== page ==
January 21, 2015
Quantifying the Wobbly Chair
Last fall, the Diamondbacks, Cubs, and Red Sox all finished last in their respective divisions. The Diamondbacks dismissed manager Kirk Gibson in what was widely seen as an appropriate move given the franchise’s decline and Gibson’s grittiness-bordering-on-violence. The Cubs fired manager Rick Renteria, not because of performance but because Joe Maddon became available. Public reaction was one of uncomfortable sympathy; nobody was out for Renteria’s head, but c’mon, it’s Joe Freaking Maddon. The Red Sox retained John Farrell, whose team severely underperformed expectations. Surely he benefitted here from a wildly successful 2013.
Point being, keeping or dismissing a manager is a complicated decision, in which on-field results have to be weighed against history, context, and intangibles like leadership and respect. But of the tangible results, which types truly matter, and how much does each shade the picture? I aimed to build a model to answer that question.
Across various re-samplings and variable sets, test-set predictions were about 86-87 percent accurate—reaching as high as 91 percent in one instance—compared to a base return rate of 76.5 percent. For the final model, however, I removed variables “# of Games,” “Wins,” and “Losses,” not because they weren’t helpful, but because they were too helpful. Using either “# Games” or a combination of “Wins” and “Losses,” the model can predict without fail that mid-season firings won’t return next year. This is good for prediction accuracy, but the result is that other, more interesting variables got drowned out. The final model still predicts about 84 percent accurately and is far less simplistic.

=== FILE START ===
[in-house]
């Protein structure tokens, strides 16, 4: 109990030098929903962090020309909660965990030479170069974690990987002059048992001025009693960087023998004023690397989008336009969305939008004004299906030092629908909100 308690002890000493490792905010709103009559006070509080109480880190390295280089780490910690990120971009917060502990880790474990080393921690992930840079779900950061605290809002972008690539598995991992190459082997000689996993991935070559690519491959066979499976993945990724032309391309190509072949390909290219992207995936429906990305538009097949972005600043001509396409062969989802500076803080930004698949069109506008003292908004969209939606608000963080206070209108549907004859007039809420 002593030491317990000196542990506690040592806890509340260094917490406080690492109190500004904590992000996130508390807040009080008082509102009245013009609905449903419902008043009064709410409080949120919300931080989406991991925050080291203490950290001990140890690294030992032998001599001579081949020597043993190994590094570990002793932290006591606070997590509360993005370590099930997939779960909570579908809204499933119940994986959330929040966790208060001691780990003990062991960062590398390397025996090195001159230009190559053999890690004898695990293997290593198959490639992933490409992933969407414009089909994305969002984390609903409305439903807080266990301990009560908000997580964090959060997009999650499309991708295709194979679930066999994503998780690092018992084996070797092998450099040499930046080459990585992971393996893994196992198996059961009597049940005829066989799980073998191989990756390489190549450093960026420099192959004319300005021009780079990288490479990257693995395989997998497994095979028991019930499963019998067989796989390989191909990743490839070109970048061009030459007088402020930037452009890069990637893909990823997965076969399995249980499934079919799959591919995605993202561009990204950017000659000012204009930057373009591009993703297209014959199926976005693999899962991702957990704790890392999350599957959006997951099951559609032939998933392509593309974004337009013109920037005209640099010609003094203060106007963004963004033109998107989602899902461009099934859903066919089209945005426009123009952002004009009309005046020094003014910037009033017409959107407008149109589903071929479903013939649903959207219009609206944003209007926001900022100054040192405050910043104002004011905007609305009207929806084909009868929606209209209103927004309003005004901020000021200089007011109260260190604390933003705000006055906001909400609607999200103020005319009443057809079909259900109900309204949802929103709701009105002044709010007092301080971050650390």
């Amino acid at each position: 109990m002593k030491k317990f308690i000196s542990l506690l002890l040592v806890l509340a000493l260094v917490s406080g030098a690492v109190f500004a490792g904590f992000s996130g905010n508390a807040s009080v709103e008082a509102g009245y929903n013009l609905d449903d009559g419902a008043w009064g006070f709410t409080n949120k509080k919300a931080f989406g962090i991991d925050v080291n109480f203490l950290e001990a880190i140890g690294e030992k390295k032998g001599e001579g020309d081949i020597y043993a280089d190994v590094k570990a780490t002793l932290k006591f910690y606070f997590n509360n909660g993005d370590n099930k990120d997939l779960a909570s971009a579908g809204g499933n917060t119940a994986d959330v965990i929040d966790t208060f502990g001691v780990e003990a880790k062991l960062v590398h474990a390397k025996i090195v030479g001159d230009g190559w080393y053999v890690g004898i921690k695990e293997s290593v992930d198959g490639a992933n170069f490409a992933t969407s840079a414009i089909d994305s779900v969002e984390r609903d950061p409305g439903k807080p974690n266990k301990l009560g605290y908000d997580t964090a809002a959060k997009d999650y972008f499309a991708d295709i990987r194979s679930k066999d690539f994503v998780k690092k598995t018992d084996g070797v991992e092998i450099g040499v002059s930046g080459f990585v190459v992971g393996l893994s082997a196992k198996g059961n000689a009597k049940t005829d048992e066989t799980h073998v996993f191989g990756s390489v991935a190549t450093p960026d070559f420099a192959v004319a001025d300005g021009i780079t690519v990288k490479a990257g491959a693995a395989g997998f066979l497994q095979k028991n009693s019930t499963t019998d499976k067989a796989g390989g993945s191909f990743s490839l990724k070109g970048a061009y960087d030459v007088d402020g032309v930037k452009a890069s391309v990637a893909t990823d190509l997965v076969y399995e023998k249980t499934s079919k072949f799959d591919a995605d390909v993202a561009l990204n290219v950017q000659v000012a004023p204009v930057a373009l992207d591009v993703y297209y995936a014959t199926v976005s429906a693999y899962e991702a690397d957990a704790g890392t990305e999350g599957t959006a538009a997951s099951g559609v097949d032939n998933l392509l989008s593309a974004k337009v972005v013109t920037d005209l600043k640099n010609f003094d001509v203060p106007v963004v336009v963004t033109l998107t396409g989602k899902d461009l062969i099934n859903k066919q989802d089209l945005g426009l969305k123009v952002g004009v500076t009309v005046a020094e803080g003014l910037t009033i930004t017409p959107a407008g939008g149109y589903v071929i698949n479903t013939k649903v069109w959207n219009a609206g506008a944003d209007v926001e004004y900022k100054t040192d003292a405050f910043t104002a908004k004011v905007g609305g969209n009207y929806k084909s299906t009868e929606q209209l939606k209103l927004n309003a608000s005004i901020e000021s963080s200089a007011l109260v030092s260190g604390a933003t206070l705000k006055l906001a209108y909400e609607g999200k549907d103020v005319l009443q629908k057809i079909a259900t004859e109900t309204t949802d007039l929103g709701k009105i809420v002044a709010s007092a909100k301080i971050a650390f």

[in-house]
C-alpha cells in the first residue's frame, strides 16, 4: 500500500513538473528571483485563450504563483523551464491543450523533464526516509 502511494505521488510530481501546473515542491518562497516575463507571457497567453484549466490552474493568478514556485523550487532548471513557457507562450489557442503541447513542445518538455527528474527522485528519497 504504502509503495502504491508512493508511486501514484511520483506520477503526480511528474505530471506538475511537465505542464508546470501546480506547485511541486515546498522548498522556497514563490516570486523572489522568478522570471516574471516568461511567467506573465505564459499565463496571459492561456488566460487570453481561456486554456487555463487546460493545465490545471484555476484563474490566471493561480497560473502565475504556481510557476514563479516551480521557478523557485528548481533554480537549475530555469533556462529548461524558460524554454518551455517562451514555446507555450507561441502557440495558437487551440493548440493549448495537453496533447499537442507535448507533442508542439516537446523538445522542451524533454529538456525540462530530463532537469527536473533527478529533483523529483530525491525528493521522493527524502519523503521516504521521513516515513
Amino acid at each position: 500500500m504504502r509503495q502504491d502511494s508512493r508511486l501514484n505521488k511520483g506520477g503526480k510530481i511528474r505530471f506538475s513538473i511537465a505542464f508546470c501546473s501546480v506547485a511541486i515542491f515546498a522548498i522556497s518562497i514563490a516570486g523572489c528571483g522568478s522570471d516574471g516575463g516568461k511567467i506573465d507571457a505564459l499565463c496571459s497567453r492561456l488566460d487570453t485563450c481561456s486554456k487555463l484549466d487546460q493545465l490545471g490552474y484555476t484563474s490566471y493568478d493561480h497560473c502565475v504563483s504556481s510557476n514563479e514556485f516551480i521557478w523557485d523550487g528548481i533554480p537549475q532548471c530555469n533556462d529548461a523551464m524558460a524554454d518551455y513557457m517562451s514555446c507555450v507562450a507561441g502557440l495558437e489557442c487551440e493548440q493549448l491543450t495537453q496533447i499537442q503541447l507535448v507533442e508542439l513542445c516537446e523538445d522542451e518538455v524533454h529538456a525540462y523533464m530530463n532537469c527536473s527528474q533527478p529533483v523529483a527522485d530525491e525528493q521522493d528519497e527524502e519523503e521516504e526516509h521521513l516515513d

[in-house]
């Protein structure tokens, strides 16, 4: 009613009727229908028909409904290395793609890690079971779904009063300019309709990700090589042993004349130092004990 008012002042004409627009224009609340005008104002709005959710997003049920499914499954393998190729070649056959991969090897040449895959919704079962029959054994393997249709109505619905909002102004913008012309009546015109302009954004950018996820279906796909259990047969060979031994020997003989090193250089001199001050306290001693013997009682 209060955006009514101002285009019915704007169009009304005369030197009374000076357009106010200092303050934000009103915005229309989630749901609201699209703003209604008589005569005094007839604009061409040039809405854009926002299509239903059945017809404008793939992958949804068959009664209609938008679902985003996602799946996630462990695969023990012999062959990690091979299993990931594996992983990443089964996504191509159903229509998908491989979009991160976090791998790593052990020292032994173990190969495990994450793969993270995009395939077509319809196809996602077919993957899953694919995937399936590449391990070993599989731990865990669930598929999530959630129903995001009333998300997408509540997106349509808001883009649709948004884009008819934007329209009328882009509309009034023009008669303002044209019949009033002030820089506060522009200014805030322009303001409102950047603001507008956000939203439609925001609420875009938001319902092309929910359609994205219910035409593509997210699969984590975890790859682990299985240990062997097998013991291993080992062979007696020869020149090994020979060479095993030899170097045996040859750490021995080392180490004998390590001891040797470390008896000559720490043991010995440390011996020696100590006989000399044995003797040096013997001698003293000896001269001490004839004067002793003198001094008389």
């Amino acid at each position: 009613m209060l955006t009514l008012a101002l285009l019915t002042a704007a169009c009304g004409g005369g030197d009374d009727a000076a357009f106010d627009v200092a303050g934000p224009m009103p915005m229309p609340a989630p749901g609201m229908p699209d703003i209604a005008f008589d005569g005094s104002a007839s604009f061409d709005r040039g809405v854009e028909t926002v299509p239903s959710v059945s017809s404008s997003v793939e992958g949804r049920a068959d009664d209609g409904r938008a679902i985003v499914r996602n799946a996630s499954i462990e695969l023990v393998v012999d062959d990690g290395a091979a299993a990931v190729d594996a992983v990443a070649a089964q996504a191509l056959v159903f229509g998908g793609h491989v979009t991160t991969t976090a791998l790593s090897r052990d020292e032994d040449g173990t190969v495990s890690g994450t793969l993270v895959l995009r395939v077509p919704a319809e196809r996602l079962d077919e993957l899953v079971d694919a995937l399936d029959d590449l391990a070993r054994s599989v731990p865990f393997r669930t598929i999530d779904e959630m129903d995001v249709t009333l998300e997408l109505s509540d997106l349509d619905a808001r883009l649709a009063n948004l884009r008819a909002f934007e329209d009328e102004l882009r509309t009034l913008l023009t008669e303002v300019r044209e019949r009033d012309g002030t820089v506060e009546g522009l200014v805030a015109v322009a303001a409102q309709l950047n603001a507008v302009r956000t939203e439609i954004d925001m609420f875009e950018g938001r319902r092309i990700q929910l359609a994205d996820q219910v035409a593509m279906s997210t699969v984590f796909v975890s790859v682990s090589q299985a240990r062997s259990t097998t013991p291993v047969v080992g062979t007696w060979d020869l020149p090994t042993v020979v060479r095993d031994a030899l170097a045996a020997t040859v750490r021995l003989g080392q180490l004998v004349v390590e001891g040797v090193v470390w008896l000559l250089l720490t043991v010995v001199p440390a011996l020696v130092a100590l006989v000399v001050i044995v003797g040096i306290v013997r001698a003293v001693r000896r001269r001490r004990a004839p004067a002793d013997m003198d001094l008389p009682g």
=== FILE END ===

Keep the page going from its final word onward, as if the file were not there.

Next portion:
The gbm R package spits out a nifty summary of the percent influence of each variable. For clarification, the “2-year playoffs” variables indicate which of the current and previous year the team made the playoffs. Options are “Both,” “Neither,” “First” and “Second.” The 2014 Red Sox would be “First” since they advanced in 2013 but not 2014. Here are the results:
It’s important to note that many of these variables are related to each other, which can have a big effect on their levels of influence. For example, making the playoffs doesn’t actually have zero influence on a manager’s job security, but other variables like “Win %” and “Divisional Ranking” were more helpful and subsumed the influence of “Made Playoffs.” Similarly, winning the World Series has “zero influence” only in the sense that by the time you’re there, you’ve already solidified your position, and other variables catch that. Also, since the model looks at all kinds of departures and not just firings, variables like “age” or “years with team” gain importance, as they can indicate whether a manager is likely to retire.
Examining the variables shows a few interesting results. For example, you’re apparently better off having a .400 winning percentage than .450. I’d venture to guess that the .400 teams were known to be terrible from the start, whereas the manager takes some flak when his pre-season dark horse wins only 73 games. Also, winning the wild card appears to be negatively correlated with return. This is probably not a true phenomenon. It’s much more likely that the model is using the wild card variable to separate strong finishers from teams who lost their division lead down the stretch, or something along those lines.
Okay, that’s enough explanation. It’s time to announce the Managerial Model Awards, given only to the most notable managerial seasons of the wild card era.
Most Slam-Dunk Return
Runners-Up: Ron Gardenhire (2002 Twins), John Farrell (2013 Red Sox)
Most Slam-Dunk Departure
Runners-Up: Davey Lopes (2002 Brewers), Frank Robinson (2006 Nationals)
Most Surprising Return
Runners-Up: Frank Robinson (2004 Expos), Bud Black (2011 Padres)
Most Surprising Departure
Runners-Up: Davey Johnson (1997 Orioles), Larry Dierker (2001 Astros)
Flip a Coin